Fender and Marshall are the two most famous and revered brands in the world of guitar amps.
The topic of Fender vs Marshall amps has been debated for decades now.
Each company can boast of decades of tradition, countless hit records and large, devoted followings.
Even now, most amp companies are basically making variations or combinations of Fender, and Marshall amps tweaked with their creative visions.
You’ll often see the generic terms “American” and “British” in their marketing copy, referring to Fender and Marshall sounds, respectively.
You’ll want to learn the tones they’re typically known for and the genres with which they’re associated.
These two companies are so influential that it’s a pretty good idea to understand the basic differences between them.
Today, we’ll discuss Fender vs Marshall amps and give you an overview that will impart the knowledge needed to climb a little higher on the ladder of six-string righteousness.
Off we go!
The History of Fender Amps
Fender is the only company equally famous for its amplifiers as well as its guitars.
Founder Leo Fender was originally a radio repairman and began building small tube amps and lap steel guitars with partner Doc Kauffman as the K&F Manufacturing Corporation in 1945.
Soon, Leo went solo, launched the Fender Electric Instrument Company and began making history with both his guitar and amplifier designs.
The early Fender amps were tweed-covered combos with the controls on top.
This seems unusual to modern players but makes perfect sense when you realize that, in those days, amps were small and were put in front of the guitarist rather than behind, as is now expected.
Many of these 1950s Fender amps are still highly regarded and some, including the late-50s narrow panel tweed Bassman and Deluxe models, are eternal classics and tonal benchmarks.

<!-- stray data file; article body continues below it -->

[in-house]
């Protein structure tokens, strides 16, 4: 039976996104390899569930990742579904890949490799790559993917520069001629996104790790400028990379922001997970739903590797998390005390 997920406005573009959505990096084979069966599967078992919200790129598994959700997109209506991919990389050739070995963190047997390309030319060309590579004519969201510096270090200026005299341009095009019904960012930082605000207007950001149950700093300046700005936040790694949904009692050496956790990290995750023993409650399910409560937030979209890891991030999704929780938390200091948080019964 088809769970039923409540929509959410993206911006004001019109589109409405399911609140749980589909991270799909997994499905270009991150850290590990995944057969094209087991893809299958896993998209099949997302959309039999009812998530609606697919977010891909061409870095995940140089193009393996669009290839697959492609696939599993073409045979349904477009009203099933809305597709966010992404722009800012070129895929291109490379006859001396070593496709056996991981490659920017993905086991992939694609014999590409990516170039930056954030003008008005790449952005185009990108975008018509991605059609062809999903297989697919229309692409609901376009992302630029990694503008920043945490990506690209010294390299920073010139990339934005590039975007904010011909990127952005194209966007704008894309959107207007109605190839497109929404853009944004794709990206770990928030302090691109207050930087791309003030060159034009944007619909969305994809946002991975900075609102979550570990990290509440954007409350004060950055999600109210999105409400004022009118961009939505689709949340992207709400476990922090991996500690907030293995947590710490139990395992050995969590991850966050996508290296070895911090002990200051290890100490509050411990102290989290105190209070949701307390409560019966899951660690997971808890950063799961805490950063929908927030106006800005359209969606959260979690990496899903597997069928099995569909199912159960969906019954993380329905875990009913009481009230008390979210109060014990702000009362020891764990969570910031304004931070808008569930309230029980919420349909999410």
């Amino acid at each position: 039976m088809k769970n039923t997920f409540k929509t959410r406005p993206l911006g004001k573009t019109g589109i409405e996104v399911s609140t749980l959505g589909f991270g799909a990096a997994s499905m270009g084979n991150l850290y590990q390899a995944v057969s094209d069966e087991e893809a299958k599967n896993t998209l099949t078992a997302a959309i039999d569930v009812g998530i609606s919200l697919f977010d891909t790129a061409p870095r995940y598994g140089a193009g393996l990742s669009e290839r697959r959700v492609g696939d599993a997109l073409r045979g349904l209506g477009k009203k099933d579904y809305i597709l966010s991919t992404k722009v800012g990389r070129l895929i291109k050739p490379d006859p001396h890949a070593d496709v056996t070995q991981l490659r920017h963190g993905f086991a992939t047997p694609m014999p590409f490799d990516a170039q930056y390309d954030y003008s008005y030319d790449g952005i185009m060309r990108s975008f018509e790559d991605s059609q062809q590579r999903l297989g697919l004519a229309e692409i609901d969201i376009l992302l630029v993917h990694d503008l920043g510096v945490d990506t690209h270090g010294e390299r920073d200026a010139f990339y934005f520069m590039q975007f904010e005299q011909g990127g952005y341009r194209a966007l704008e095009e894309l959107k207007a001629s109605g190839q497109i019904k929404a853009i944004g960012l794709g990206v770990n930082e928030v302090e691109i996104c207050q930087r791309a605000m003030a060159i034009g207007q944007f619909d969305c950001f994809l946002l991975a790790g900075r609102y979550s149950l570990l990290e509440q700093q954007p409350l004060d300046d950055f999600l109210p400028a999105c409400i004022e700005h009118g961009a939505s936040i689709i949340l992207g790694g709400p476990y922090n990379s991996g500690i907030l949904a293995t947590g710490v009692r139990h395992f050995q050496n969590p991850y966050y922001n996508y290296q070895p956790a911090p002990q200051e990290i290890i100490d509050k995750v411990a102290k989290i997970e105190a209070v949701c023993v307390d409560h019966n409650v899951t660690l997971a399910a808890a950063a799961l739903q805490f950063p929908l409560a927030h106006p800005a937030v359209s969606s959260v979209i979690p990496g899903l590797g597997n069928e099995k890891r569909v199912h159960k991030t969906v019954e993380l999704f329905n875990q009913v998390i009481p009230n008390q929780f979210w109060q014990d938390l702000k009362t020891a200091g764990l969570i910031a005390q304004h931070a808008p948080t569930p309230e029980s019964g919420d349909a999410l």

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The Modern Fender Amp
Fender amps went through a total reboot as the 1960s began, updating circuits and designs. Controls were now on the front in the modern style, and white or brown Tolex replaced the tweed covering of years past.
This was a transition period for Fender but still produced many influential designs such as the piggyback head/speaker cabinet concept, the brown 2×10 Super and the redone two-piece Bassman stack.
Beginning in late 1964, Fender switched to black Tolex coverings and black faceplates matched with silver grill cloth, known as “blackface” amps, and entered its most famous period and effectively invented the modern combo amp with onboard reverb.
Blackface combos like the Twin Reverb, Super Reverb, Vibrolux Reverb and Deluxe Reverb are arguably the most-used guitar amps ever, and the Fender look and sound has remained much the same into the present day.
Fender has always been known for making some of the most roadworthy amps in history, and its build quality is the stuff of legends.
The sounds Fender is known for are the warm, natural overdrive of tweed amps turned up loud and the loud clean tones of the Twin Reverb.
Twin Reverbs are still made and are still found on stages around the world.
They’re popular with players needing a loud clean tone that doesn’t get lost in the mix onstage and are also an amazing platform for pedals of all kinds.
The tweed Bassman is also still produced and is an excellent choice for club and studio work.
Lower-volume gigs are perfect for tweed Deluxes and blackface Deluxe Reverbs.
To get an idea of what these amps are like, listen to Fender players Stevie Ray Vaughan (Super Reverb), Neil Young (tweed Deluxe) and Brian Setzer (piggyback Bassman).
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The History of Marshall Amps
Marshall amps are, to put it bluntly, are the sound of rock and roll.
Artists have used them from Jimi Hendrix and Pete Townshend to Justin Timberlake and Lana Del Rey and define the tone of the electric guitar to many players.
The company was founded by Jim Marshall OBE, who was a sickly child who first took tap dancing lessons before becoming an accomplished drummer who played professionally for twenty years.
He came off the road in 1962 and opened a music store, Jim Marshall and Son, in Hanwell, London.
The store attracted evolving talents like Townshend and Ritchie Blackmore, who were friends of Marshall’s drum students.
Guitarists then were hungry for a new breed of amps and Marshall, along with his team, produced one of their own.
That amp was, of course, the original JTM45, now called “Number One” and proudly displayed at the Marshall factory in Bletchley, England.